New year more blog

Yikes! Where did January go? Just one day left to meet my new target of at least one post a month this year.

Obvious January entry: self-improvement round-up of the silent last 6 months. The main items were various job applications and interviews over the summer, followed by starting a new job in September. The bad news: no running since July, after I lost my momentum, no pun intended, due to a few weeks’ unwellness. But still cycling, even all through this month in spite of fearing a repeat of last January’s tumbles.

July: ‘Character Strengths’ workshop by Lightbox – the Happiness Project. Extremely valuable. My main character strengths are (in that order):

  1. Judgment, critical thinking, and open-mindedness
  2. Appreciation of beauty and excellence
  3. Fairness, equity, and justice
  4. Honesty, authenticity, and genuineness
  5. Humour and playfulness

Take the test

August: Made a few extra pennies proofreading and teaching people to use WordPress.  Took a maths test at my local college to determine where I should start in order to become a well-oiled statistics-churning machine. I had decided this would be a good idea thanks to the character strengths reflection, my previous MBTI dabblings and the fact I enjoy working with data at work but feel stunted by my limited mathematical skills/knowledge.

September: Attended a work conference in Cork and took a few nice photos there. Started my new job – another part-time one on top of my existing one, bringing me back up to 33.5 hours. Exhibited as part of the St Werburghs Arts Trail. Started a maths course at my local college. Wrote an article for a local magazine.

October: Watched some wonderful Photoshop webinars, which were free at the time of broadcast from the US East coast, meaning 5pm to midnight my time. They not only taught me tons of things about Photoshop but also opened my eyes to the value of learning and using keyboard shortcuts beyond Ctrl+a/x/c/p and customised tool layouts in whatever application I use. Also worked out, thanks to my challenging new job, how crucial it is to me to feel competent and useful.

November: Kept giving my all to the new job’s raised-game requirements, including super-strict lifestyle discipline to keep my energy levels and alertness up – no gluten, no potatoes, no refined sugar, plenty of sleep etc. Fixed a puncture all by myself for the first time.

December: ‘Goals’ workshop by Lightbox – the Happiness Project. More reinforcement than new material, but did re-focus my mind on the importance of having goals in the first place, separating them out from aimless daydreams, breaking things down into smaller achievable components, and committing, even through something as simple as putting goals in writing. Started using Habits RPG as a result of this, tidying up bookmarks and recalling the success of a similar approach to dieting. Took test to get into fast-track maths GCSE class starting in January; only one in my class to pass. Became an official Twitterer as part of paid work for the first time. Finally got round to reading my book on speed-reading and Cordelia Fine’s ‘Delusions of Gender‘.

So that was the second half of 2014 – pretty busy. 2015 is starting out no different, not least as there are now not one but two evening  maths class a week, art group meetings once a fortnight and various new items on Habits RPG to keep up with!


Music to my ears


I didn’t get round to trying the Speed podcast last week after all. But I’m very pleased with myself for managing to get three runs in despite the week’s social busy-ness, several late nights and two and a half days of gorging on bad, bad (but so good) foods courtesy of VegFest. Actually, the gorging provided motivation (damage limitation). I did two more Stepping Stones runs and one to my own music. The latter was the fastest, in spite of a lot of faffing with my phone. This was due to a last minute decision to make it a Nine Inch Nails-themed event, in memory of the Cardiff gig on Wednesday, via a few songs ripped from old CDs and/or the Soundcloud app. Having now looked into this a bit more, it seems Deezer will be a better soluion.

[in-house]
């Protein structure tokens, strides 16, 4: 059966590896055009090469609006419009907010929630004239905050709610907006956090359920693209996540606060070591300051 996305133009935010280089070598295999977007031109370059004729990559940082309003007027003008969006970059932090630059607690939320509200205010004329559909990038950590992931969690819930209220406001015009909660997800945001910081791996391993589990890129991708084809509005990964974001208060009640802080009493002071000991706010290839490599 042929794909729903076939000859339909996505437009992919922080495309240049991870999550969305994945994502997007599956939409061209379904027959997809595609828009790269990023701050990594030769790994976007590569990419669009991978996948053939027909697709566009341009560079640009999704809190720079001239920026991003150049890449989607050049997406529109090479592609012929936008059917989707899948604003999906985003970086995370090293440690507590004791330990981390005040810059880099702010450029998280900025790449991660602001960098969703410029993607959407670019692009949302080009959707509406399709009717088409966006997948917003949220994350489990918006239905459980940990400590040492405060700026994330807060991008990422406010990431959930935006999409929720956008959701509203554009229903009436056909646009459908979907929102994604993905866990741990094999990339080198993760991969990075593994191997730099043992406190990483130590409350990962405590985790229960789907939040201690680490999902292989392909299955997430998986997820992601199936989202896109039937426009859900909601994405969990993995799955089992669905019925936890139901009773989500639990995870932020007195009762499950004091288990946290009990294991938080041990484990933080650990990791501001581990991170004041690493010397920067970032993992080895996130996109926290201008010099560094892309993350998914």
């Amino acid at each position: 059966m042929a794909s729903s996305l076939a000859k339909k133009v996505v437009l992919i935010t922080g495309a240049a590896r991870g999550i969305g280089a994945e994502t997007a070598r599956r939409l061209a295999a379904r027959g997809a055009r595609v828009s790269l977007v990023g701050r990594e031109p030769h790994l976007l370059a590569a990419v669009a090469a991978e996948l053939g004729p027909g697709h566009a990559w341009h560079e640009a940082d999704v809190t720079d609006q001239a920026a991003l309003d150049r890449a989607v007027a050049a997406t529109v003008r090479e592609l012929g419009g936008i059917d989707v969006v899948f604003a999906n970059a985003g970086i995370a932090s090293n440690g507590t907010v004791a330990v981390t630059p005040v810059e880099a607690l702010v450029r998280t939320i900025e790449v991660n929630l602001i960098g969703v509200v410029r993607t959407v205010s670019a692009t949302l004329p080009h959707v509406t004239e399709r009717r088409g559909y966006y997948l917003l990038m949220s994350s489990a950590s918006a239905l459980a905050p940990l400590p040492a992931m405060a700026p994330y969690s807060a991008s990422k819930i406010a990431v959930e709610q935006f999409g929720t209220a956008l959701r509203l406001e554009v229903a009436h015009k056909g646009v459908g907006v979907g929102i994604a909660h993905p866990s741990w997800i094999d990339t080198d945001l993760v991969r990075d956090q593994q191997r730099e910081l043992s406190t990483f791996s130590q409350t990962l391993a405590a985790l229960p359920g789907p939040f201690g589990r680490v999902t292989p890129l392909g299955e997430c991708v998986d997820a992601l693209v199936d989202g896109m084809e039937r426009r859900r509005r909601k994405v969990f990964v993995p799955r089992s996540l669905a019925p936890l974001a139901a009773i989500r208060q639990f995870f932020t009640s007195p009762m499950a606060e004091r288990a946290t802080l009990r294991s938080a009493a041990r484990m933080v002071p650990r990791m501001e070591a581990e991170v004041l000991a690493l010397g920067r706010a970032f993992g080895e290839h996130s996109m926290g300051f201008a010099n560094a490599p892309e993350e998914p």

Photo of D lock secured to pannier rack with bungee cord


Talking of apps, my counter one has stopped working, so I’m now relying on Sports Tracker’s voice feedback for my “You’re a third of/halfway/two-thirds of the way through” alerts. That, and using the same route most of the time.

Cycling-wise, I’ve been trialling a new D-lock carrying system, namely a bungee cord wrapped around my pannier rack, after seeing this on someone else’s bike at the Space for Cycling rally. It’s working a treat so far, though I did snap the lock onto my finger on Thursday and it’s still a little tender (hurt quite a bit at the time). Also slight complication to pannier(un)hooking, but the improvement to the (un)locking faff makes it worth it I think.


Only one educational event this week: the Bristol Cable’s Journalism with Integrity workshop led by Mike Jempson, a long-time journalist and unionist who is also Director of MediaWise and a senior lecturer. A sobering look into moral and legal considerations of reporting.

Mike Jempson’s exhortations of transparency, objectivity and rigour were very appealing to this INTJ, yet a reminder that good journalism is hard work because it means that something that sound like a good story with no reliably-sourced facts to substantiate it requires either finding said facts and writing in a  way that is “relevant to your neighbours, not just your friends”, or a pass.

Or, I got to thinking, the right angle. I’ve been pondering what I could do for the Dignity March after they issued a call for bloggers, social networkers and photographers to help publicise their campaign. I think the lessons from John Henley’s talk are particularly important for such a story and in the current climate. His only answer to my question about how to make more people interested in an unpopular subject affecting a minority was to show the human, emotional side. And this, he had told us earlier, is best done via video, while data is more easily digestible as a graphic, and text is best used for discussion of ideas; and a mix of the three increases a digital visitor’s “dwell time”. So I have a method; but the clock is ticking if I am to employ it in any way useful to this cause. Day jobs have their drawbacks.

Going back to Sunday’s workshop, the most shocking thing for me was delving into defamation/libel/slander. It made me realise how suddenly my life could be turned upside down for blithely expressing an opinion or other statement that someone/an organisation could consider/claim to be a threat to their reputation. I don’t know how common it is for independent bloggers to be sued for such things but I will definitely bear the three essential criteria for defensible defamation in mind: truth (ie based on undeniable facts), honest opinion (one that any honest person might share), public interest.

This got me wondering how the hell critics and comedians do their jobs, as I made a mental note to delete a gratuitous line in my review of Wednesday night on another blog that was purely, as far as I can tell, a matter of taste. And how, if it was on a blog people read, I would have had to post an apology instead of deleting the dubious material.